Sweeney Pledges More Aid for Underfunded NJ Schools

Senate President Steve Sweeney rallied with parents and educators Tuesday. Steve Sweeney

Senate President Steve Sweeney drew a line in the sand over school funding on Tuesday, saying his house would only pass a budget that shifts state dollars to underfunded urban and suburban districts this year.

Gov. Chris Christie has drafted a $35.5 billion spending plan for fiscal 2018 — $13.8 billion of which would go to schools — and lawmakers are reviewing his plan before the July 1 deadline to enact the budget.

Christie has kept funding mostly flat for schools during his tenure, and senators from both parties say it has caused problems for districts where enrollment rates have spiked since the Republican governor took office in 2010. To provide them some relief, a bipartisan group of senators says the state should scrap enrollment caps and a section of the School Funding Reform Act of 2008 known as the “hold-harmless provision.”

Under that section, school districts facing a loss of state aid due to enrollment or demographic changes are spared of any funding changes for one year. But critics say that nearly two dozen districts have continued to receive adjustment aid after their first-year grace period and that the hold-harmless provision has to go.

“As part of the budget, we will begin the process of funding the formula,” state Sen. Paul Sarlo (D-Bergen), chairman of the Senate Budget and Appropriations Committee, said before a hearing on school funding began Tuesday.

Sweeney, he said, “has bipartisan support on that from the Senate Democrats and Republicans” and is planning to remove the hold-harmless provision and enrollment caps through budget language this year. Those provisions were added to the SFRA in 2009 as a way to secure needed legislative votes, Sarlo said, but they have now outlived their usefulness.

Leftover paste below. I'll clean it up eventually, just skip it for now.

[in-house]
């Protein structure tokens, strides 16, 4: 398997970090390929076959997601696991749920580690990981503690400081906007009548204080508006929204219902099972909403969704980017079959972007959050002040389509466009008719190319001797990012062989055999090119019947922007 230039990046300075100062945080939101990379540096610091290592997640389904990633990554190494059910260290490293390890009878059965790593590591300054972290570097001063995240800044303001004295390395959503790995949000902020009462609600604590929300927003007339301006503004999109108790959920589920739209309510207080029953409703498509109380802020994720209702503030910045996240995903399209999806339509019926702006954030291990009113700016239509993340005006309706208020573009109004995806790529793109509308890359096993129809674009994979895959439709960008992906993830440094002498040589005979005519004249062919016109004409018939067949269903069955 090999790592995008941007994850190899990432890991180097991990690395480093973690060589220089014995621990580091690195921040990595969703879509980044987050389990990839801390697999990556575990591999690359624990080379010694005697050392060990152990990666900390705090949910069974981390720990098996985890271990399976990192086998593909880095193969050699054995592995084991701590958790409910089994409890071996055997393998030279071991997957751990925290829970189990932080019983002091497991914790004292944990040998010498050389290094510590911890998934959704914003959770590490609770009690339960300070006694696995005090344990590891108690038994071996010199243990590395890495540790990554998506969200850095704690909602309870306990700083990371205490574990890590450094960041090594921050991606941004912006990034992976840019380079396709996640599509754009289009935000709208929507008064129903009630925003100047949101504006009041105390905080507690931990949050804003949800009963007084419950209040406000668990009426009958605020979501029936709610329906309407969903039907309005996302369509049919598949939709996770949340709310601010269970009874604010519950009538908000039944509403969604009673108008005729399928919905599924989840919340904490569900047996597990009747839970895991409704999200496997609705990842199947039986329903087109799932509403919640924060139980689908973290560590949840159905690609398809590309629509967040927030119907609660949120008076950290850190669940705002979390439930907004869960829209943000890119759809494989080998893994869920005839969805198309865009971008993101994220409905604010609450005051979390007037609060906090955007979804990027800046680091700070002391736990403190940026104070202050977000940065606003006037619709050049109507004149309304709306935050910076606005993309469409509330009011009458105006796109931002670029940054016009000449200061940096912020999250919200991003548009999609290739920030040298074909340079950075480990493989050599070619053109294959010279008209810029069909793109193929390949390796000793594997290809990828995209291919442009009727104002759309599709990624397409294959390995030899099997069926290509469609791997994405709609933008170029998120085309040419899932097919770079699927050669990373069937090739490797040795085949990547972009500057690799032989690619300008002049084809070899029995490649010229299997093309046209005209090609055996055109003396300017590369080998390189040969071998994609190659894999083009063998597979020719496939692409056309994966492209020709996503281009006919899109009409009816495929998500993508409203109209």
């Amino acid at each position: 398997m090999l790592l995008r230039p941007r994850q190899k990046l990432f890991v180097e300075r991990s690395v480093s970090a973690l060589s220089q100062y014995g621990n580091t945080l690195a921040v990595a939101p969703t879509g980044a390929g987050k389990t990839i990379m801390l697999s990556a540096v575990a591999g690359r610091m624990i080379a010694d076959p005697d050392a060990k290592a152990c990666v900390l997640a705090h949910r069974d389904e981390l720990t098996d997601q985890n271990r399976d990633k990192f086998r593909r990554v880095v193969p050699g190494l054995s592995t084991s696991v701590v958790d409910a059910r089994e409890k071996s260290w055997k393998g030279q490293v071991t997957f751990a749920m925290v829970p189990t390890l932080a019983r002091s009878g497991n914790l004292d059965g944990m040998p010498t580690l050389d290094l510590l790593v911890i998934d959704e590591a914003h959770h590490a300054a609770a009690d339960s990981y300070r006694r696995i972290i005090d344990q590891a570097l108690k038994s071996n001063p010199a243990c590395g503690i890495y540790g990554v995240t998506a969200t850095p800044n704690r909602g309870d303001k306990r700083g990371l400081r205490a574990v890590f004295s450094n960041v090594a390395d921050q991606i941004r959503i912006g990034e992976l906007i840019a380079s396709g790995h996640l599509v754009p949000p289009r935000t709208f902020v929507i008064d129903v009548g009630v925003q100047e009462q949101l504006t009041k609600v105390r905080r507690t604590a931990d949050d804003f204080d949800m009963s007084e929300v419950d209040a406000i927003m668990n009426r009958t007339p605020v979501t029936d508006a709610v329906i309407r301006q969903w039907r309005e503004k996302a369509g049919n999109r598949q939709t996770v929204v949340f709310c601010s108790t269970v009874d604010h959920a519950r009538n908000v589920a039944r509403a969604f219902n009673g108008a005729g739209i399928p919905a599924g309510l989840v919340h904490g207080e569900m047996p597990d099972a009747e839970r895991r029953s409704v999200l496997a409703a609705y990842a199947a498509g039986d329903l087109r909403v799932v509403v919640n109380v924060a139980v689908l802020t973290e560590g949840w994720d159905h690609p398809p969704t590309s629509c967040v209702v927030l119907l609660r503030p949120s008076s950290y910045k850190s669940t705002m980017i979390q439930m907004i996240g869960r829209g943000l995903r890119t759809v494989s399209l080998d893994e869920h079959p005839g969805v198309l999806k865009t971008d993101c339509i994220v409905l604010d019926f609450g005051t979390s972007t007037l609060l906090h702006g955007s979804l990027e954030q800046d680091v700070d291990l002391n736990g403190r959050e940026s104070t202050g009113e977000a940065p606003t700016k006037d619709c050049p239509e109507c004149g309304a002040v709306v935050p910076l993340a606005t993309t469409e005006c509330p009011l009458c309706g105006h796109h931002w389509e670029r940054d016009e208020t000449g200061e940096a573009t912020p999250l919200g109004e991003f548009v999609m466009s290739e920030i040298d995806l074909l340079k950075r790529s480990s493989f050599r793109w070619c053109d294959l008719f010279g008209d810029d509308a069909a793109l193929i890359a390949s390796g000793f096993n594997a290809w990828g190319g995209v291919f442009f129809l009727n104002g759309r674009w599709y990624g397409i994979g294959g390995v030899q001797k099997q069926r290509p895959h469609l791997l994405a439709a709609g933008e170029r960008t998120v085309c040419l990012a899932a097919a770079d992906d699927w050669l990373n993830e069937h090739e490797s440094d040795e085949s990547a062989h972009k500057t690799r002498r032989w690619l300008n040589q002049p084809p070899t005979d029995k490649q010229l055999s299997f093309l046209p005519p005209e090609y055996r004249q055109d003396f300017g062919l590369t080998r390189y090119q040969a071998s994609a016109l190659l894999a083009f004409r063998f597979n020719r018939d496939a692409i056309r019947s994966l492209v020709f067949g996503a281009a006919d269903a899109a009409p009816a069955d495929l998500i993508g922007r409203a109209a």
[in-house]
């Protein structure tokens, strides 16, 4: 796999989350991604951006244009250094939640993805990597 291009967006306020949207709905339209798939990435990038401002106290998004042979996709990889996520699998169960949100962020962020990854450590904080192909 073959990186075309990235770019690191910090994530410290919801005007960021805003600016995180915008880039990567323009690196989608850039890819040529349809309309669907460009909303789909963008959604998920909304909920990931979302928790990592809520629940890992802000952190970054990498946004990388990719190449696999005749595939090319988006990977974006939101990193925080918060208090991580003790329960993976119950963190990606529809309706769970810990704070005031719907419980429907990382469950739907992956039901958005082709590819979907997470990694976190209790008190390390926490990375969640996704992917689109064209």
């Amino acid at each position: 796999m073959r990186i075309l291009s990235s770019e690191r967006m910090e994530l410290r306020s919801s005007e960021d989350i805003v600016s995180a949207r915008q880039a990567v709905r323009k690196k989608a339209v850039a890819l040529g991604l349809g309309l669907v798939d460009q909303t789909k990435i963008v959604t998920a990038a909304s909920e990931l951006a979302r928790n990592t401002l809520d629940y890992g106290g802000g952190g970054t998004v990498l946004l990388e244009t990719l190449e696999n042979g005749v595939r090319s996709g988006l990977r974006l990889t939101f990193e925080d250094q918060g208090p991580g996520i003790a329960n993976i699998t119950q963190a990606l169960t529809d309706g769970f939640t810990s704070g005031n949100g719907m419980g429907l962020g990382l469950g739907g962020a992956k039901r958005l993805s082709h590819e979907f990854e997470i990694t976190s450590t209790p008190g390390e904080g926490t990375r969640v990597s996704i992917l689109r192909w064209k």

State Sen. Jennifer Beck (R-Monmouth) said recently that because of quirks in the SFRA, 27 school districts receive state aid above what the law requires. Meanwhile, more than 100 districts with surging enrollments are underfunded, according to the same law, she said.

Mark Magyar, a spokesman for the Senate Democrats, said that the disparity among districts is even wider. Under Christie’s proposed budget, he said, 190 districts are overfunded and 406 districts are getting less than they are entitled to under the SFRA. Sweeney’s proposal to scrap enrollment caps and adjustment aid under the hold harmless provision would redistribute state aid among all of these districts, with a five-year phase-in.

“We needed to put a couple provisions in to gather enough votes, the hold harmless provision, enrollment caps, and others,” Sarlo said. “And we’ve been talking about it, that that needed to go away. That was a temporary measure. Well here we are, 2017, eight years later, it never went away. But during that same period you had some cities some communities experience extraordinary enrollment growth, you had the 2 percent cap that went into effect, and funding for years was flat funding by the Christie administration.

“So school districts, on a shoestring, were getting by. The day of reckoning has come.”

Sweeney and Assembly Speaker Vincent Prieto (D) launched parallel efforts this year to explore changes to the SFRA. The hold-harmless provision has been a boon to Jersey City, which is not in Prieto’s district but is in his home base of Hudson County.

“I understand that makes it a little bit more complex, and I’m very, very respectful of that,” Sarlo said.

Prieto in a statement Tuesday said he has been open to some of the changes sought by the Senate. But the debate should also focus on Christie, he said, because the governor has shorted the funding formula for schools under the SFRA for years, saying state taxpayers can’t afford the full bill.

“I’ve made clear that we need to tweak the school funding formula to fix adjustment aid and enrollment growth, while also improving special education and preschool access, and that I want to negotiate the new state budget without punishing school districts, playing politics or hurting low-income children,” Prieto said. “That was and remains my goal.”

The school funding debate has dominated budget hearings this year, with parents and educators from across the state packing the budget hearings and testifying in droves, one after another. The scene played itself out again Tuesday at the state Senate hearing and at a news conference with Sweeney beforehand.